Introduction

Zearalenone is a mycotoxin produced by several Fusarium species. The term mycotoxin refers to a large number of chemically diverse toxic secondary metabolites formed by fungi imperfectly growing on agricultural commodities. Since the discovery of the aflatoxins in 1960 and subsequent recognition that mycotoxins are of significant health concern to both humans and animals, regulations gradually developed for mycotoxins in food and feed. Fusarium diseases of wheat, barley, and maize cause significant yield losses worldwide and are therefore of great economic importance (Sutton 1982; Diekman and Green 1992; Parry et al. 1995; Miedaner 1997; Mesterhazy et al. 1999; Malekinejad et al. 2007). The influence of host cultivars on the pathogenicity and toxicity of Fusarium fungi has been extensively reviewed (Miedaner 1997; Mesterhazy et al. 1999; Miedaner et al. 2001; Magg et al. 2002). Mycotoxins can contaminate grains in the field when environmental conditions favour fungal infection, and levels can increase dramatically if storage conditions are favourable for fungal growth. The influence of climatic factors on Fusarium diseases is complicated by the fact that Fusarium fungi can cause disease individually or in complex infections (Doohan et al. 1998), and there are numerous reports on how species differentially respond to different environmental variations, particularly temperature and humidity (Doohan et al. 2003). Therefore, it was expected that the different climatic conditions during the years surveyed would be associated with differences in the preharvest occurrence of Fusarium toxins. The European Commission has recently specified the maximum levels of Fusarium toxins that will be allowed from July 2006 onwards. Maximum levels of 200 and 100 mg/kg have been specified for zearalenone in unprocessed corn and unprocessed cereals other than corn, respectively (Javier et al. 2007; Hans et al. 2007)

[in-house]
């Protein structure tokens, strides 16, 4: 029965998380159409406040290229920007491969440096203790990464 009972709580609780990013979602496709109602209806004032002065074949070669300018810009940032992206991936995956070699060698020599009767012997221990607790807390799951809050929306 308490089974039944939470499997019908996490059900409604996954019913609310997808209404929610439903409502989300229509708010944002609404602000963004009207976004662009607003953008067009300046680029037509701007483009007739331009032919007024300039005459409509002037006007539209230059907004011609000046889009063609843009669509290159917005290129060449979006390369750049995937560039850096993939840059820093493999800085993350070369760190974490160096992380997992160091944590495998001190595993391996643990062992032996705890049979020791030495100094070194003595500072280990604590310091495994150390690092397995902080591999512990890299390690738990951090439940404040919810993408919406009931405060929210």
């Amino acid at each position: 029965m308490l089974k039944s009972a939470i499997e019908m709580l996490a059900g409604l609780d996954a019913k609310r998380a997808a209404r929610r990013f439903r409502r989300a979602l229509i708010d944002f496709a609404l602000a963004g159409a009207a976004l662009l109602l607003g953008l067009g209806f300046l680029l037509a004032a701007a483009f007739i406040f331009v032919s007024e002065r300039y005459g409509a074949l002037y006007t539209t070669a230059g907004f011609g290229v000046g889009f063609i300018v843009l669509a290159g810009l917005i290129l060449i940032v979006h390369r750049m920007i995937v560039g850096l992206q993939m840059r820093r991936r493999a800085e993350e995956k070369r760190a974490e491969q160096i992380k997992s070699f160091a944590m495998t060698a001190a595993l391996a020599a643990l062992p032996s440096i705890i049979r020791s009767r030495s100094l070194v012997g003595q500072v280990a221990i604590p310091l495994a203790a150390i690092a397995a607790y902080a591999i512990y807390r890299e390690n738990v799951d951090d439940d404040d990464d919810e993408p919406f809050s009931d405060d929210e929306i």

In spite of the fact that contamination of cereals and grains and related products with mycotoxins causes food and feed-borne intoxications in man and livestock, zearalenone in low concentrations can be treated as a plant hormone which influences the development and yield of crop plants (Biesaga-Koscielniak 2001). This review focuses on the effect of low doses of zearalenone on the stimulation of selected physiological processes in plants important for agriculture production.

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